Expert statistical testimony and epidemiological evidence: The toxic effects of lead exposure on children
David Bourget (Western Ontario)
David Chalmers (ANU, NYU)
Rafael De Clercq
Jack Alan Reynolds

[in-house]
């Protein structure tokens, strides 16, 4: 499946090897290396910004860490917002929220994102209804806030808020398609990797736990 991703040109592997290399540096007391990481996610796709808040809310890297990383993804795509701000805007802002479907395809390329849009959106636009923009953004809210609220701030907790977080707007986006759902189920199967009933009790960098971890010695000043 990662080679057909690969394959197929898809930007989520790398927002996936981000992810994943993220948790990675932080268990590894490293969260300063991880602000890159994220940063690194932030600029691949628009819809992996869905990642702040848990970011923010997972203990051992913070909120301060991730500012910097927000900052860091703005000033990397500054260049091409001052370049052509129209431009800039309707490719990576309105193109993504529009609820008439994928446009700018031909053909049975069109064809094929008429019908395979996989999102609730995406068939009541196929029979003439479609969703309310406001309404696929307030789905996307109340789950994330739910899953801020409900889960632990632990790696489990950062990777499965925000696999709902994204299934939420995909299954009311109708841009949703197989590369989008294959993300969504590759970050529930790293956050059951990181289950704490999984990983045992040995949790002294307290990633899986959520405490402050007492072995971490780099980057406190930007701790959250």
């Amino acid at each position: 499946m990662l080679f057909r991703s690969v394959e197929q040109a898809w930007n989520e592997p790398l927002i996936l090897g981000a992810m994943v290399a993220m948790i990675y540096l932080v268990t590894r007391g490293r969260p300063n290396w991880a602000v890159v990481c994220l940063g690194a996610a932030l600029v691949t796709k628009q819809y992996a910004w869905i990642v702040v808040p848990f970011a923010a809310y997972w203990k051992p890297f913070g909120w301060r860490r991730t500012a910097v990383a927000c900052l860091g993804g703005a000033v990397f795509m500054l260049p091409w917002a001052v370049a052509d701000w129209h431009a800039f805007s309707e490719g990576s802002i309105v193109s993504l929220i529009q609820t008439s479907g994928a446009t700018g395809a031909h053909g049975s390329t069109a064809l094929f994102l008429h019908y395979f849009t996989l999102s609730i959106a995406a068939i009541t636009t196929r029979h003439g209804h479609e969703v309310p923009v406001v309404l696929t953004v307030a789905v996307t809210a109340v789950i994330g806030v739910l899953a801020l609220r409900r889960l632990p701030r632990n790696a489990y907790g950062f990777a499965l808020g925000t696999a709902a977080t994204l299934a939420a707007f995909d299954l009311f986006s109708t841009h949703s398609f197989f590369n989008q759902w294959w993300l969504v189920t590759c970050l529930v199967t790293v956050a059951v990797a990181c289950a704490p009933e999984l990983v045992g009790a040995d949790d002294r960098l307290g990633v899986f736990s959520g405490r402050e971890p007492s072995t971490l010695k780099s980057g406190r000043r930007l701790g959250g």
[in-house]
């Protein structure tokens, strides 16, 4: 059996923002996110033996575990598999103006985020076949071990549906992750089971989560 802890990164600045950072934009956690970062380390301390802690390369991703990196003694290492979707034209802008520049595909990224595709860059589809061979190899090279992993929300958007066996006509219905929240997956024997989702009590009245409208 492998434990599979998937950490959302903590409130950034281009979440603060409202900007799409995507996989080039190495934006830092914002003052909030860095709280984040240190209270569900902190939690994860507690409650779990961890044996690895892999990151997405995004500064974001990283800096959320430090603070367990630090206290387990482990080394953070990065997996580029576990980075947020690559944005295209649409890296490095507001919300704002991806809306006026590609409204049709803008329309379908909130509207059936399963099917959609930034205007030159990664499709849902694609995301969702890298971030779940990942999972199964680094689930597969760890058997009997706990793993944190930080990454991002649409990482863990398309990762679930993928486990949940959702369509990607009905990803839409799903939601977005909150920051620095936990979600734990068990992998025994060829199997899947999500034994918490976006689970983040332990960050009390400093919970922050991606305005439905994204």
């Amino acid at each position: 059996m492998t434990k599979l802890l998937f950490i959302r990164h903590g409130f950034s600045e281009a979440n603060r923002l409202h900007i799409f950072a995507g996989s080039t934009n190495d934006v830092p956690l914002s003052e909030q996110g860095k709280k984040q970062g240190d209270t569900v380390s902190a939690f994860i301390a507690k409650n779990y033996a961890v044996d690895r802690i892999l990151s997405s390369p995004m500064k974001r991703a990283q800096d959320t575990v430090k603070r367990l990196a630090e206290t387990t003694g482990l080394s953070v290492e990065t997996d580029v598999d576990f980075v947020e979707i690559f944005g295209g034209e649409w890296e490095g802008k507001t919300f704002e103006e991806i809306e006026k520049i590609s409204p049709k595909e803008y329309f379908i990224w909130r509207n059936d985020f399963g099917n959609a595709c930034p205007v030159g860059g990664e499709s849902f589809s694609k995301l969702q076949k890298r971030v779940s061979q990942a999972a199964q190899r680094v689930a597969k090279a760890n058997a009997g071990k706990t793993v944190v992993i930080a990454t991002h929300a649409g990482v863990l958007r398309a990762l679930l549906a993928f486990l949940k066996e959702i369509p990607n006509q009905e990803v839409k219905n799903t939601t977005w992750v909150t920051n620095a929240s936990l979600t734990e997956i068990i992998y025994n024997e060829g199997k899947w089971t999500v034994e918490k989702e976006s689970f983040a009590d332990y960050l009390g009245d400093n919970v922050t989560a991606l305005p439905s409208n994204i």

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The past two decades have seen a dramatic growth in the use of statisticians and economists for the presentation of expert testimony in legal proceedings. In this paper, we describe a hypothetical case modeled on real ones and involving statistical testimony regarding the causal effect of lead on lowering the IQs of children who ingest lead paint chips. The data we use come from a well-known pioneering study on the topic and the analyses we describe as the expert testimony are similar to ones that can be found in major scientific journals. The battle of the experts in this hypothetical case resembles that which many encounter as expert witnesses. The paper concludes with some observations and advice.
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